How PE, physical activity and sport can impact wider school learning outcomes

by Ali Sturla, Development Manager for Whole School Achievement, Youth Sport Trust

In October, the challenge we’re focusing on and helping schools to tackle is ‘Supporting progress and attainment across the whole school’. This blog highlights the case of Deyes High School in Liverpool who has been using their trainee teachers to use the power of PE to impact wider school outcomes with a target group of underachieving Year 7 boys.

The benefits of active learning in the classroom are widely acknowledged in a variety of areas of the curriculum. Global and UK-specific research confirms the positive association between participation in physical activity and academic performance in young people. Physically active children have been found to be have significantly higher test scores and are more likely to go into further and higher education.

The challenge

The data received from the feeder primary schools for KS2 indicated 18 of the incoming Year 7 Pupil Premium students were entering Deyes High with a maths raw score of 100 or less.

Historically, these students have never reached the benchmark of a grade C when entering with this score. Other intervention strategies had previously been implemented to try and tackle this challenge, however none had been successful and had the desired outcome of improving these students grades.

The solution

The school decided to challenge this potential underachievement by using an active approach to teaching maths and measure if it had a positive impact on achievement.

Students involved in the project were asked to attend two 30 minute Active Maths lessons each week over a nine week period. The sessions ran at 8.30am each morning, which meant that these students missed registration on the project days. After consultation with the Maths Department each session was orientated around improving the student’s multiplication skills.

The objectives

Academic impact: Students post test results to show an improvement on the pre-test results; closing the gap on other students in the year group.

Improvement in physical activity levels: The regular activity sessions to improve levels of fitness and meet the DH ambition for students to receive additional physical activity each day.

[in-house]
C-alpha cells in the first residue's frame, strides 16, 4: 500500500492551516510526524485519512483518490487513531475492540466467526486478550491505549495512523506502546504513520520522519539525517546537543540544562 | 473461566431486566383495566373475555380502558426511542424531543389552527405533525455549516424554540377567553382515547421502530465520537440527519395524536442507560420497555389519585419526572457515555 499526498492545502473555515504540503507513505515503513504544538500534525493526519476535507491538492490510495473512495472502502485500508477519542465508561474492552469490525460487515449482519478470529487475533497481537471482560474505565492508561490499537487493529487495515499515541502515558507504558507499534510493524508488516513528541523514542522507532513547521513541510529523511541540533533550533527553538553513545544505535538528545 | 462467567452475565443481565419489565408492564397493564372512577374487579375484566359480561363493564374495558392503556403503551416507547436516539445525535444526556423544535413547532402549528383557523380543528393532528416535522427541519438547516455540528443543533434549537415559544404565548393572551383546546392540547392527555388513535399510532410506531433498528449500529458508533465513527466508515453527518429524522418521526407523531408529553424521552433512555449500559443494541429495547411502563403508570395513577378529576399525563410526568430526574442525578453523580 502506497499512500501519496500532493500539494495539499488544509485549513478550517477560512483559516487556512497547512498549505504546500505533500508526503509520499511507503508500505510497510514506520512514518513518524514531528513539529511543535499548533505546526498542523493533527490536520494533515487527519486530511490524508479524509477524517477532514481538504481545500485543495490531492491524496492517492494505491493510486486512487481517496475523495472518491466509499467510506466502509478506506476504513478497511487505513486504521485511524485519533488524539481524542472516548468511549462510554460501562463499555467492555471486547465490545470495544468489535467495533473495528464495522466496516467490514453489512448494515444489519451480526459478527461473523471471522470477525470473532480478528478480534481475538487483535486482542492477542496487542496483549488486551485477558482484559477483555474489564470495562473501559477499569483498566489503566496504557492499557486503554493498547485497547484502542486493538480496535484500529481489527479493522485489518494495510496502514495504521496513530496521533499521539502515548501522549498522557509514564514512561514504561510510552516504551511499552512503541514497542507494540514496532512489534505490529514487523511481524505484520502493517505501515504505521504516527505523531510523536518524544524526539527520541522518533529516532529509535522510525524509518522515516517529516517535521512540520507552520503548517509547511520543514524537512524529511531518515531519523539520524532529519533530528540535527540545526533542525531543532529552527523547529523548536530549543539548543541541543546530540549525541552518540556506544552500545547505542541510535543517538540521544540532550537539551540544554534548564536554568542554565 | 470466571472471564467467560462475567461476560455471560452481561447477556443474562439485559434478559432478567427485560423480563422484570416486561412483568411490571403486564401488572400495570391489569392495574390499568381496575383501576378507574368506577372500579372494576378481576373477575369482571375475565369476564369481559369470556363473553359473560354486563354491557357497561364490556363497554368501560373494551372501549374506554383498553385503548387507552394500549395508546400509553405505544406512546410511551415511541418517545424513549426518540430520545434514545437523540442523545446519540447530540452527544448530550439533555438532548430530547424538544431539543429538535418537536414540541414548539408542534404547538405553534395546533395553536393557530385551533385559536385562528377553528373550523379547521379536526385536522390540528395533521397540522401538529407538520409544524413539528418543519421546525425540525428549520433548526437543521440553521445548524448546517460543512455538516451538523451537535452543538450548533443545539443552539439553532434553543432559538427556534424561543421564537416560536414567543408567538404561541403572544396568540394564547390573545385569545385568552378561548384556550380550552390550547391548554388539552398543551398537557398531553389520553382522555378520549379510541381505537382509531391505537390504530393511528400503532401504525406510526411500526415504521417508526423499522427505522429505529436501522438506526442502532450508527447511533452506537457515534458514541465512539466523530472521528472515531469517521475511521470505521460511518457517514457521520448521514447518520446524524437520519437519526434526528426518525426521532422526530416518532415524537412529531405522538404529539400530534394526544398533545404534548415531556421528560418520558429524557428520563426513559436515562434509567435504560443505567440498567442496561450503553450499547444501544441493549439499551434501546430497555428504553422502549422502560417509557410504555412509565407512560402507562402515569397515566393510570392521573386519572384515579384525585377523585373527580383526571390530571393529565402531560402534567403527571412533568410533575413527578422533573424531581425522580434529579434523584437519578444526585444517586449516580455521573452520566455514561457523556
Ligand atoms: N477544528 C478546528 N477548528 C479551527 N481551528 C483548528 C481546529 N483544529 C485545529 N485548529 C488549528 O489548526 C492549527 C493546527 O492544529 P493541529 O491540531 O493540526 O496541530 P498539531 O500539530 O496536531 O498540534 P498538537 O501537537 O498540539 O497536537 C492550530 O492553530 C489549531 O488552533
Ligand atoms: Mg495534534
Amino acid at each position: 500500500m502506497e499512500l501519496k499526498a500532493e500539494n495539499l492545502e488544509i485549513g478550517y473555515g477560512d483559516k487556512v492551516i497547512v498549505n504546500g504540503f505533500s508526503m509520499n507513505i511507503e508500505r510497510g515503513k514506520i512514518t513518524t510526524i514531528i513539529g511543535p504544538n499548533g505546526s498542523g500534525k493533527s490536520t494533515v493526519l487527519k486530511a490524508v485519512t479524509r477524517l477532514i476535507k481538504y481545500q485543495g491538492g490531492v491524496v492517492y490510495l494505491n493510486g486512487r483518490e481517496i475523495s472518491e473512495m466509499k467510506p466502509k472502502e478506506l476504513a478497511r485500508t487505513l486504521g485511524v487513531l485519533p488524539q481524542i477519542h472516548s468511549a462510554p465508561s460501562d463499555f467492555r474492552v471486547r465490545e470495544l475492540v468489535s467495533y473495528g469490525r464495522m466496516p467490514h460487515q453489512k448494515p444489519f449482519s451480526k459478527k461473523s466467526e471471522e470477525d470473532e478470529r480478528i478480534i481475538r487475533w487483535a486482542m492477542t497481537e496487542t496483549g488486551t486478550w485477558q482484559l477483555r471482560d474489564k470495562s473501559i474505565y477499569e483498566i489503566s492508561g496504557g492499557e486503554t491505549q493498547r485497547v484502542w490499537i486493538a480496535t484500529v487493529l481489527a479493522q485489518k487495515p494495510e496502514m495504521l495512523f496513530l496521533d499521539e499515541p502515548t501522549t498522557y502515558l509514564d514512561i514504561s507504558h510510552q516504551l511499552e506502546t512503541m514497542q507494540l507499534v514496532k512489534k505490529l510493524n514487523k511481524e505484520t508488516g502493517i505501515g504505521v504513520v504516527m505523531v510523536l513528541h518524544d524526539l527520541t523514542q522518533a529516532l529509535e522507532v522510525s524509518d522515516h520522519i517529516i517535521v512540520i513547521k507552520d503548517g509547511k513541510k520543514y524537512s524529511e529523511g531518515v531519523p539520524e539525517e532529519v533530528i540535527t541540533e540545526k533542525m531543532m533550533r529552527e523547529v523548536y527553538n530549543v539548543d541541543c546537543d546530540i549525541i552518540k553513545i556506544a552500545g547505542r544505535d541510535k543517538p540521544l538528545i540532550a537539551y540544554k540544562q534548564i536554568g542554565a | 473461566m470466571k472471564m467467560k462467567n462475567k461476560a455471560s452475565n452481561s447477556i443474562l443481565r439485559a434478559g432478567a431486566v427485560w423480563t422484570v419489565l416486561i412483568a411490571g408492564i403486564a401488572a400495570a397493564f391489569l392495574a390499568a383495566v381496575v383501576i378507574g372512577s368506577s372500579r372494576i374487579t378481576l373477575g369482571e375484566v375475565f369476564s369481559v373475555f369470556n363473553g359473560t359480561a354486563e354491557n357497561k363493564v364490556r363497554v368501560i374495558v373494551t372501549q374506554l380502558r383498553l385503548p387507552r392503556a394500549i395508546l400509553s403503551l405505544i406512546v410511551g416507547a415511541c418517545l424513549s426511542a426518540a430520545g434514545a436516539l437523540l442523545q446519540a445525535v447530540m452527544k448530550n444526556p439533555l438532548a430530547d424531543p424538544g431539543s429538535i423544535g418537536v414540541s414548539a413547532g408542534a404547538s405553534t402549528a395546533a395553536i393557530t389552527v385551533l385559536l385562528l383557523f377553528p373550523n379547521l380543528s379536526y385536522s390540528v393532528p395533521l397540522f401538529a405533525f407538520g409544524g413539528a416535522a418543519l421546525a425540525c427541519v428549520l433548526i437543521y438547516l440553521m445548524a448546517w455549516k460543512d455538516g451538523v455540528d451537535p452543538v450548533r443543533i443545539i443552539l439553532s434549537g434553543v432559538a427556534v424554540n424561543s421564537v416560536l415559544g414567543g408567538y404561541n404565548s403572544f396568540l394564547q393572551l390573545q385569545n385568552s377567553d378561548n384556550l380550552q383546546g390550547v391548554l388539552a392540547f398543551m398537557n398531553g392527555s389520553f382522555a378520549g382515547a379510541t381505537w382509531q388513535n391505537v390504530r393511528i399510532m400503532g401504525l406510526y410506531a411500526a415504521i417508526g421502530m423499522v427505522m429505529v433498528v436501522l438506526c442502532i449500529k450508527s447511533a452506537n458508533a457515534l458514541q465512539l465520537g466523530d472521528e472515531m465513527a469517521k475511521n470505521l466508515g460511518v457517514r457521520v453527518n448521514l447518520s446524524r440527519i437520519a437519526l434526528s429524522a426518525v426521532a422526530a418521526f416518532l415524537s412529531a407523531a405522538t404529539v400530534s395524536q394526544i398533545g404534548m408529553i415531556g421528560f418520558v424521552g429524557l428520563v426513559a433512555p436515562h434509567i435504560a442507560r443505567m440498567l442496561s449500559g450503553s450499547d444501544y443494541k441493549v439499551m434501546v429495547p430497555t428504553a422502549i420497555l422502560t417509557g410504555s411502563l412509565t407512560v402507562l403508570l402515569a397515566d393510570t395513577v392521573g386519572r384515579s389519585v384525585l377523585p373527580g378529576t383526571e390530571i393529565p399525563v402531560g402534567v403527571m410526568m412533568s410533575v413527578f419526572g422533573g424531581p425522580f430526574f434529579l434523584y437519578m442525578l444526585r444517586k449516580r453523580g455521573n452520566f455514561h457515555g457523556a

Development of soft skills: Students to feel that their confidence within maths has increased due to the intervention and their motivation and focus within ‘static’ maths lessons improve. Through the physical part of the programme, teamwork and problem solving skills should have developed and be transferable to other areas of their curriculum.

The impact

Academic impact: The SCITT trainees took ownership of this process and created a pre-intervention test of 120 multiplication questions and these were used again as the post-intervention test. The intervention sessions followed the same format each morning; a physical activity game led by a PE trainee and then a focus on multiplication led by a maths trainee. The headlines indicated that students in the pre-intervention test attempted on average 55.7 questions and correctly answered 44.8 questions in six minutes. In the post-intervention test students attempted on average 59.3 questions and correctly answered 55.2 questions. An improvement in both questions attempted and questions answered correctly in the time allowed.

60% of students increased the number of questions that they attempted and 80% of the students increased the amount of questions that they got correct.

Development of soft skills: Students were asked about their enjoyment, perseverance, confidence and self-esteem in both a pre-intervention questionnaire and post-intervention questionnaire. The pre-intervention questionnaire focused on current maths lessons and their perceptions of it and the post-intervention questionnaire focused on their perception of active maths lessons.


  • 70% of students indicated that they enjoy maths more now than before the project started.
  • 80% of the students strongly agreed or agreed that the active maths sessions had improved their confidence with numbers.
  • When asked in the post-intervention questionnaire whether active maths had made them want to try more challenging maths problems 70% of the students strongly agreed or agreed that it did.
  • 90% of the students in the post intervention strongly agreed or agreed that the active maths sessions had developed their teamwork skills.

YST have a variety of solutions designed to support you to address progress and attainment across the whole school. 

Living for Sport

Living for Sport uses the power of sport to boost confidence, change behaviour and support young people to achieve their personal best in life. Through the use of world class athlete mentors, Living for Sport introduces the six keys to success, components identified by our athletes as essential to managing pressure, stress and performing to the best of their ability. 

Get Exam Fit

Get Exam Fit is a package of support to help students build confidence, manage their physical and emotional wellbeing and achieve their potential in exams. Through four half day athlete mentor visits and resources fro practitioner and pupil, Get Exam Fit will help young people to tackle the declining emotional wellbeing and resilience to enable them to manage stress effectively.

Maths of the Day

Maths of the Day provides online lesson plans and resources to help deliver active maths across the whole curriculum which can assist in transition from Primary into Secondary school.

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